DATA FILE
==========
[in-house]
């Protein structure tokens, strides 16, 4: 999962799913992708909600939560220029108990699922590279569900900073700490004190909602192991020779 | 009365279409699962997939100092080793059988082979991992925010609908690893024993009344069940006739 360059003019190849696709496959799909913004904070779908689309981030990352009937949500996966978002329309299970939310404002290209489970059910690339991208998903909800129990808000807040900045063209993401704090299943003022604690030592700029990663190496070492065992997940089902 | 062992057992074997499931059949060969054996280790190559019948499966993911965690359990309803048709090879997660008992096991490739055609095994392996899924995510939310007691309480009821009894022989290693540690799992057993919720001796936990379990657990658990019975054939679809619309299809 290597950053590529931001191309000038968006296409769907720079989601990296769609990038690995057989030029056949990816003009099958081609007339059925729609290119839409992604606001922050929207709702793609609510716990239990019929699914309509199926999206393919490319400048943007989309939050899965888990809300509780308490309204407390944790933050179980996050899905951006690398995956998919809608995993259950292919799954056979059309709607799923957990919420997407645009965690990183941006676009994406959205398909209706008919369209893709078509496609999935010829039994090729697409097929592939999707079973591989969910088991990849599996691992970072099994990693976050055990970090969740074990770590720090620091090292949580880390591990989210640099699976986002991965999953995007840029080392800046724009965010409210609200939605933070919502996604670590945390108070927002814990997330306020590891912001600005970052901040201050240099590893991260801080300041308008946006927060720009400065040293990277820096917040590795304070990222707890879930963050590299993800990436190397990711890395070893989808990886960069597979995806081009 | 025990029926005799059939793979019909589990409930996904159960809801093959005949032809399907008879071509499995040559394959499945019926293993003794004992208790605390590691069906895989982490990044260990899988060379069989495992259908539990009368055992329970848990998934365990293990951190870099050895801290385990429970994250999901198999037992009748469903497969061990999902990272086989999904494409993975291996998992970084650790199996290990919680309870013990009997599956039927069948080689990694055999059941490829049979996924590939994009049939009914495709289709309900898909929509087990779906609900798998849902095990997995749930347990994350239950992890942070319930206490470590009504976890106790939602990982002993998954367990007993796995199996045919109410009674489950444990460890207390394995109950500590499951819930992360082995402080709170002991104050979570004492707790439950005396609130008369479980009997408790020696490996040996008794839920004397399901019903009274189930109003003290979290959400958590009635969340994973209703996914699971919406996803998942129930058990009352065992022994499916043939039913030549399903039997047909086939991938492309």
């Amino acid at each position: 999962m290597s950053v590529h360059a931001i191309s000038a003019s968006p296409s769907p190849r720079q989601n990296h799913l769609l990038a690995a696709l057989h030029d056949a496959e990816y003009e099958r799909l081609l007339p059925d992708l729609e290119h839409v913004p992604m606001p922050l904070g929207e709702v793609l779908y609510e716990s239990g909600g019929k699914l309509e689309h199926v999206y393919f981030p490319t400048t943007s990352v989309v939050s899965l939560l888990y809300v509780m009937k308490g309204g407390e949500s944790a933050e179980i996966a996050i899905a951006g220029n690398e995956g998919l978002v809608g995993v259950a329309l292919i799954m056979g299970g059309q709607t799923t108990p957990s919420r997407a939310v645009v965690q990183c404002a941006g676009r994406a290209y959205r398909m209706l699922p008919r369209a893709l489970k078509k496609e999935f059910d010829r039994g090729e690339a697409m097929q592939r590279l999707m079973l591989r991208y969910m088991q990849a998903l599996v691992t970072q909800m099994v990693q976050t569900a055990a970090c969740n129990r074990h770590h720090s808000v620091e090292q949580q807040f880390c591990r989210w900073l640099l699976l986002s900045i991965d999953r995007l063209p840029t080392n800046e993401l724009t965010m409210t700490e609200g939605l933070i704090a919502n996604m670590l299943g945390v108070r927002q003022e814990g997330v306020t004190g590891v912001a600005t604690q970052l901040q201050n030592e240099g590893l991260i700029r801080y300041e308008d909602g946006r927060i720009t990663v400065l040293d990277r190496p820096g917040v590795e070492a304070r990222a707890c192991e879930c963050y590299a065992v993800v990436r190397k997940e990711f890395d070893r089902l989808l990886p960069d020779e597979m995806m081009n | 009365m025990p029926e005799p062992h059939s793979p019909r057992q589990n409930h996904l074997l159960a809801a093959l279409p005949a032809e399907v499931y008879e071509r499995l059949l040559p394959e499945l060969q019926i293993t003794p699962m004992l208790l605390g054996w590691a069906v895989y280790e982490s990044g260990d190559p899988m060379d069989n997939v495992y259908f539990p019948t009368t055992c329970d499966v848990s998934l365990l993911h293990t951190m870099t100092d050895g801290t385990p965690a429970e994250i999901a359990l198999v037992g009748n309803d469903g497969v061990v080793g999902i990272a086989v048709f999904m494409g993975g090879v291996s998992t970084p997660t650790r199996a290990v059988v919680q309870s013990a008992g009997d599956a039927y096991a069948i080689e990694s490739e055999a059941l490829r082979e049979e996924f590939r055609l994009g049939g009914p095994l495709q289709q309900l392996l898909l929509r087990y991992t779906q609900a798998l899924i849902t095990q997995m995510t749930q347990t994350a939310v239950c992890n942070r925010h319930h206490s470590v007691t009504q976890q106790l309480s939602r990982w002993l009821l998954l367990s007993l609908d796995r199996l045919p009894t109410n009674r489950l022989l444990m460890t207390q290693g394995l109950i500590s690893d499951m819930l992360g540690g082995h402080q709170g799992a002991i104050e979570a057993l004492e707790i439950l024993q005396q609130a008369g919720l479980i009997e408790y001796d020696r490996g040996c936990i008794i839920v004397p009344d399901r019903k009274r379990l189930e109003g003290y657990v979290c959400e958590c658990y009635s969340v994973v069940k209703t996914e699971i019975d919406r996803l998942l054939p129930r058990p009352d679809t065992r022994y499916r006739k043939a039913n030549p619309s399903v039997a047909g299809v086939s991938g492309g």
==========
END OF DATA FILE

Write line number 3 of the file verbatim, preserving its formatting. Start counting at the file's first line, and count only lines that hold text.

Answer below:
């Amino acid at each position: 999962m290597s950053v590529h360059a931001i191309s000038a003019s968006p296409s769907p190849r720079q989601n990296h799913l769609l990038a690995a696709l057989h030029d056949a496959e990816y003009e099958r799909l081609l007339p059925d992708l729609e290119h839409v913004p992604m606001p922050l904070g929207e709702v793609l779908y609510e716990s239990g909600g019929k699914l309509e689309h199926v999206y393919f981030p490319t400048t943007s990352v989309v939050s899965l939560l888990y809300v509780m009937k308490g309204g407390e949500s944790a933050e179980i996966a996050i899905a951006g220029n690398e995956g998919l978002v809608g995993v259950a329309l292919i799954m056979g299970g059309q709607t799923t108990p957990s919420r997407a939310v645009v965690q990183c404002a941006g676009r994406a290209y959205r398909m209706l699922p008919r369209a893709l489970k078509k496609e999935f059910d010829r039994g090729e690339a697409m097929q592939r590279l999707m079973l591989r991208y969910m088991q990849a998903l599996v691992t970072q909800m099994v990693q976050t569900a055990a970090c969740n129990r074990h770590h720090s808000v620091e090292q949580q807040f880390c591990r989210w900073l640099l699976l986002s900045i991965d999953r995007l063209p840029t080392n800046e993401l724009t965010m409210t700490e609200g939605l933070i704090a919502n996604m670590l299943g945390v108070r927002q003022e814990g997330v306020t004190g590891v912001a600005t604690q970052l901040q201050n030592e240099g590893l991260i700029r801080y300041e308008d909602g946006r927060i720009t990663v400065l040293d990277r190496p820096g917040v590795e070492a304070r990222a707890c192991e879930c963050y590299a065992v993800v990436r190397k997940e990711f890395d070893r089902l989808l990886p960069d020779e597979m995806m081009n | 009365m025990p029926e005799p062992h059939s793979p019909r057992q589990n409930h996904l074997l159960a809801a093959l279409p005949a032809e399907v499931y008879e071509r499995l059949l040559p394959e499945l060969q019926i293993t003794p699962m004992l208790l605390g054996w590691a069906v895989y280790e982490s990044g260990d190559p899988m060379d069989n997939v495992y259908f539990p019948t009368t055992c329970d499966v848990s998934l365990l993911h293990t951190m870099t100092d050895g801290t385990p965690a429970e994250i999901a359990l198999v037992g009748n309803d469903g497969v061990v080793g999902i990272a086989v048709f999904m494409g993975g090879v291996s998992t970084p997660t650790r199996a290990v059988v919680q309870s013990a008992g009997d599956a039927y096991a069948i080689e990694s490739e055999a059941l490829r082979e049979e996924f590939r055609l994009g049939g009914p095994l495709q289709q309900l392996l898909l929509r087990y991992t779906q609900a798998l899924i849902t095990q997995m995510t749930q347990t994350a939310v239950c992890n942070r925010h319930h206490s470590v007691t009504q976890q106790l309480s939602r990982w002993l009821l998954l367990s007993l609908d796995r199996l045919p009894t109410n009674r489950l022989l444990m460890t207390q290693g394995l109950i500590s690893d499951m819930l992360g540690g082995h402080q709170g799992a002991i104050e979570a057993l004492e707790i439950l024993q005396q609130a008369g919720l479980i009997e408790y001796d020696r490996g040996c936990i008794i839920v004397p009344d399901r019903k009274r379990l189930e109003g003290y657990v979290c959400e958590c658990y009635s969340v994973v069940k209703t996914e699971i019975d919406r996803l998942l054939p129930r058990p009352d679809t065992r022994y499916r006739k043939a039913n030549p619309s399903v039997a047909g299809v086939s991938g492309g």